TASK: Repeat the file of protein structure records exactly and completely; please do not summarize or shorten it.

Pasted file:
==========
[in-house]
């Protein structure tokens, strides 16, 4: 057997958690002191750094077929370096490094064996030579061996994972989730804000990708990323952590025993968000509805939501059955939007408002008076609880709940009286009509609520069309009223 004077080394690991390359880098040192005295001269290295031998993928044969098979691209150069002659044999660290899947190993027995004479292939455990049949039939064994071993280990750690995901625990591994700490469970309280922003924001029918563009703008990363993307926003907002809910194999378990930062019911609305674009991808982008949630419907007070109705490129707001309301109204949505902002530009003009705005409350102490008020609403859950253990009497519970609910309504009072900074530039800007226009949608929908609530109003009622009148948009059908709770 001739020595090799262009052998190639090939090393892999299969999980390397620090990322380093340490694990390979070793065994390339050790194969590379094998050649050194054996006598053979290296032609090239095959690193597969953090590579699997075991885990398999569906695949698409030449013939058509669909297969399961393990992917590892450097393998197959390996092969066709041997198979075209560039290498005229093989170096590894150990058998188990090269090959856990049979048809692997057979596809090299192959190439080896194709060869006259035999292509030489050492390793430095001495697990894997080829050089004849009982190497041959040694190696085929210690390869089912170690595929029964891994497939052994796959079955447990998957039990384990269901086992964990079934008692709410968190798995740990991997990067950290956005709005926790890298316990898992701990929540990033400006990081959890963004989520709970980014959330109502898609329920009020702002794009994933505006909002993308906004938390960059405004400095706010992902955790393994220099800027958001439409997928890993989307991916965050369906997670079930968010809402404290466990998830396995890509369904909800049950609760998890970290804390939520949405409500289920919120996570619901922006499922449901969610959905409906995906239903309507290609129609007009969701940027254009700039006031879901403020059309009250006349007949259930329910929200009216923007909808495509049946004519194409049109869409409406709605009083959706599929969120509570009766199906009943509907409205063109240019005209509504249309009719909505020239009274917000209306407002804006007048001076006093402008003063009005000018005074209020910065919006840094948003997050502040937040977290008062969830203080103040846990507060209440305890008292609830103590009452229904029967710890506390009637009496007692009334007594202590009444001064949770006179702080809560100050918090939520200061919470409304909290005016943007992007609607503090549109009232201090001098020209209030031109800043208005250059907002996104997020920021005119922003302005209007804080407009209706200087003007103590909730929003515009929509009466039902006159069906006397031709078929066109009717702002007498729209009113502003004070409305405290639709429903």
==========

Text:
[in-house]
């Protein structure tokens, strides 16, 4: 057997958690002191750094077929370096490094064996030579061996994972989730804000990708990323952590025993968000509805939501059955939007408002008076609880709940009286009509609520069309009223 004077080394690991390359880098040192005295001269290295031998993928044969098979691209150069002659044999660290899947190993027995004479292939455990049949039939064994071993280990750690995901625990591994700490469970309280922003924001029918563009703008990363993307926003907002809910194999378990930062019911609305674009991808982008949630419907007070109705490129707001309301109204949505902002530009003009705005409350102490008020609403859950253990009497519970609910309504009072900074530039800007226009949608929908609530109003009622009148948009059908709770 001739020595090799262009052998190639090939090393892999299969999980390397620090990322380093340490694990390979070793065994390339050790194969590379094998050649050194054996006598053979290296032609090239095959690193597969953090590579699997075991885990398999569906695949698409030449013939058509669909297969399961393990992917590892450097393998197959390996092969066709041997198979075209560039290498005229093989170096590894150990058998188990090269090959856990049979048809692997057979596809090299192959190439080896194709060869006259035999292509030489050492390793430095001495697990894997080829050089004849009982190497041959040694190696085929210690390869089912170690595929029964891994497939052994796959079955447990998957039990384990269901086992964990079934008692709410968190798995740990991997990067950290956005709005926790890298316990898992701990929540990033400006990081959890963004989520709970980014959330109502898609329920009020702002794009994933505006909002993308906004938390960059405004400095706010992902955790393994220099800027958001439409997928890993989307991916965050369906997670079930968010809402404290466990998830396995890509369904909800049950609760998890970290804390939520949405409500289920919120996570619901922006499922449901969610959905409906995906239903309507290609129609007009969701940027254009700039006031879901403020059309009250006349007949259930329910929200009216923007909808495509049946004519194409049109869409409406709605009083959706599929969120509570009766199906009943509907409205063109240019005209509504249309009719909505020239009274917000209306407002804006007048001076006093402008003063009005000018005074209020910065919006840094948003997050502040937040977290008062969830203080103040846990507060209440305890008292609830103590009452229904029967710890506390009637009496007692009334007594202590009444001064949770006179702080809560100050918090939520200061919470409304909290005016943007992007609607503090549109009232201090001098020209209030031109800043208005250059907002996104997020920021005119922003302005209007804080407009209706200087003007103590909730929003515009929509009466039902006159069906006397031709078929066109009717702002007498729209009113502003004070409305405290639709429903």